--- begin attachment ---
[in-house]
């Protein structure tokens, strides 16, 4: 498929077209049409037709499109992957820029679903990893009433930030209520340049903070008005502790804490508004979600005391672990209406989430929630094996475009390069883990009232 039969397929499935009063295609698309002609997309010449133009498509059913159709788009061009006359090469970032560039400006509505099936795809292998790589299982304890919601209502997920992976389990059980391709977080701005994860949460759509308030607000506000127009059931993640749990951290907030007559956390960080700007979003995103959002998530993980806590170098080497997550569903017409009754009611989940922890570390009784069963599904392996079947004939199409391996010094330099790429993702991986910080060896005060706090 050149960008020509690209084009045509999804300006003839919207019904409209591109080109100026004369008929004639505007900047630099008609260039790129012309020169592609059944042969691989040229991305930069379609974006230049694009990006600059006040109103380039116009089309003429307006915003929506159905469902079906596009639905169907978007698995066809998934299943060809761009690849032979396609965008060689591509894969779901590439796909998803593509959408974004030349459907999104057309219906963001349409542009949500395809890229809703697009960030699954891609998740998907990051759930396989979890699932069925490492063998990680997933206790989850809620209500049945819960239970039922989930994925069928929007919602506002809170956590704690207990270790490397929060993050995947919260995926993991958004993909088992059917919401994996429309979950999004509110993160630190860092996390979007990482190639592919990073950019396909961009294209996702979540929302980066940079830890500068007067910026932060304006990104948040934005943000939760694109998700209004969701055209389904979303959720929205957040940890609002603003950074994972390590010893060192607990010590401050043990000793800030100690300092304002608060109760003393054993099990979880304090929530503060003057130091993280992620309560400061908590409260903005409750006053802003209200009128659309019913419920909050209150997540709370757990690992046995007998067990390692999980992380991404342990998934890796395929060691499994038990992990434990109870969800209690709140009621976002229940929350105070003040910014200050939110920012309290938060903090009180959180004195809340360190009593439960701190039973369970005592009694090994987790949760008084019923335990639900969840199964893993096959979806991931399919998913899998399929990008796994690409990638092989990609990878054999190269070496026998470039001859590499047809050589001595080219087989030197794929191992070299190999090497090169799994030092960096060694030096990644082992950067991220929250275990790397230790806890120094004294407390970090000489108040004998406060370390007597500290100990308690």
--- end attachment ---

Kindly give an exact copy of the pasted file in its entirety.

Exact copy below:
[in-house]
């Protein structure tokens, strides 16, 4: 498929077209049409037709499109992957820029679903990893009433930030209520340049903070008005502790804490508004979600005391672990209406989430929630094996475009390069883990009232 039969397929499935009063295609698309002609997309010449133009498509059913159709788009061009006359090469970032560039400006509505099936795809292998790589299982304890919601209502997920992976389990059980391709977080701005994860949460759509308030607000506000127009059931993640749990951290907030007559956390960080700007979003995103959002998530993980806590170098080497997550569903017409009754009611989940922890570390009784069963599904392996079947004939199409391996010094330099790429993702991986910080060896005060706090 050149960008020509690209084009045509999804300006003839919207019904409209591109080109100026004369008929004639505007900047630099008609260039790129012309020169592609059944042969691989040229991305930069379609974006230049694009990006600059006040109103380039116009089309003429307006915003929506159905469902079906596009639905169907978007698995066809998934299943060809761009690849032979396609965008060689591509894969779901590439796909998803593509959408974004030349459907999104057309219906963001349409542009949500395809890229809703697009960030699954891609998740998907990051759930396989979890699932069925490492063998990680997933206790989850809620209500049945819960239970039922989930994925069928929007919602506002809170956590704690207990270790490397929060993050995947919260995926993991958004993909088992059917919401994996429309979950999004509110993160630190860092996390979007990482190639592919990073950019396909961009294209996702979540929302980066940079830890500068007067910026932060304006990104948040934005943000939760694109998700209004969701055209389904979303959720929205957040940890609002603003950074994972390590010893060192607990010590401050043990000793800030100690300092304002608060109760003393054993099990979880304090929530503060003057130091993280992620309560400061908590409260903005409750006053802003209200009128659309019913419920909050209150997540709370757990690992046995007998067990390692999980992380991404342990998934890796395929060691499994038990992990434990109870969800209690709140009621976002229940929350105070003040910014200050939110920012309290938060903090009180959180004195809340360190009593439960701190039973369970005592009694090994987790949760008084019923335990639900969840199964893993096959979806991931399919998913899998399929990008796994690409990638092989990609990878054999190269070496026998470039001859590499047809050589001595080219087989030197794929191992070299190999090497090169799994030092960096060694030096990644082992950067991220929250275990790397230790806890120094004294407390970090000489108040004998406060370390007597500290100990308690």